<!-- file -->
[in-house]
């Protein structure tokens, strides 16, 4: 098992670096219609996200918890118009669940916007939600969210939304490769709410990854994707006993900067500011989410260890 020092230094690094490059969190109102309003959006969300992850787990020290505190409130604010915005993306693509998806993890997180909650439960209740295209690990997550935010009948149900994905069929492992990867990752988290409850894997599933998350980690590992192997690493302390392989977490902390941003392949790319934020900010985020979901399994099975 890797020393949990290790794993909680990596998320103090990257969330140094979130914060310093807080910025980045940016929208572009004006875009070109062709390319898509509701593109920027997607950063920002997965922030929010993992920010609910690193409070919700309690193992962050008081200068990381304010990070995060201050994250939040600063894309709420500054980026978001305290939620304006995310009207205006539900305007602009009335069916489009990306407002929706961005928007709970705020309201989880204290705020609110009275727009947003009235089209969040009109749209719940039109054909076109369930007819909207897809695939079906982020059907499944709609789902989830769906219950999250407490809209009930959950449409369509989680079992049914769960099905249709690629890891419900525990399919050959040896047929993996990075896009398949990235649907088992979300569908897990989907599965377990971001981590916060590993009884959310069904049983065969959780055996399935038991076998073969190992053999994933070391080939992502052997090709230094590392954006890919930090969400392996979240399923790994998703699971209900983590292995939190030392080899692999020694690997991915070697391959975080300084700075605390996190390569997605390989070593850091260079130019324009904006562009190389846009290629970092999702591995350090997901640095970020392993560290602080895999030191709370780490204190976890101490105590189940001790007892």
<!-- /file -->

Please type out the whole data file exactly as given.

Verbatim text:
[in-house]
């Protein structure tokens, strides 16, 4: 098992670096219609996200918890118009669940916007939600969210939304490769709410990854994707006993900067500011989410260890 020092230094690094490059969190109102309003959006969300992850787990020290505190409130604010915005993306693509998806993890997180909650439960209740295209690990997550935010009948149900994905069929492992990867990752988290409850894997599933998350980690590992192997690493302390392989977490902390941003392949790319934020900010985020979901399994099975 890797020393949990290790794993909680990596998320103090990257969330140094979130914060310093807080910025980045940016929208572009004006875009070109062709390319898509509701593109920027997607950063920002997965922030929010993992920010609910690193409070919700309690193992962050008081200068990381304010990070995060201050994250939040600063894309709420500054980026978001305290939620304006995310009207205006539900305007602009009335069916489009990306407002929706961005928007709970705020309201989880204290705020609110009275727009947003009235089209969040009109749209719940039109054909076109369930007819909207897809695939079906982020059907499944709609789902989830769906219950999250407490809209009930959950449409369509989680079992049914769960099905249709690629890891419900525990399919050959040896047929993996990075896009398949990235649907088992979300569908897990989907599965377990971001981590916060590993009884959310069904049983065969959780055996399935038991076998073969190992053999994933070391080939992502052997090709230094590392954006890919930090969400392996979240399923790994998703699971209900983590292995939190030392080899692999020694690997991915070697391959975080300084700075605390996190390569997605390989070593850091260079130019324009904006562009190389846009290629970092999702591995350090997901640095970020392993560290602080895999030191709370780490204190976890101490105590189940001790007892």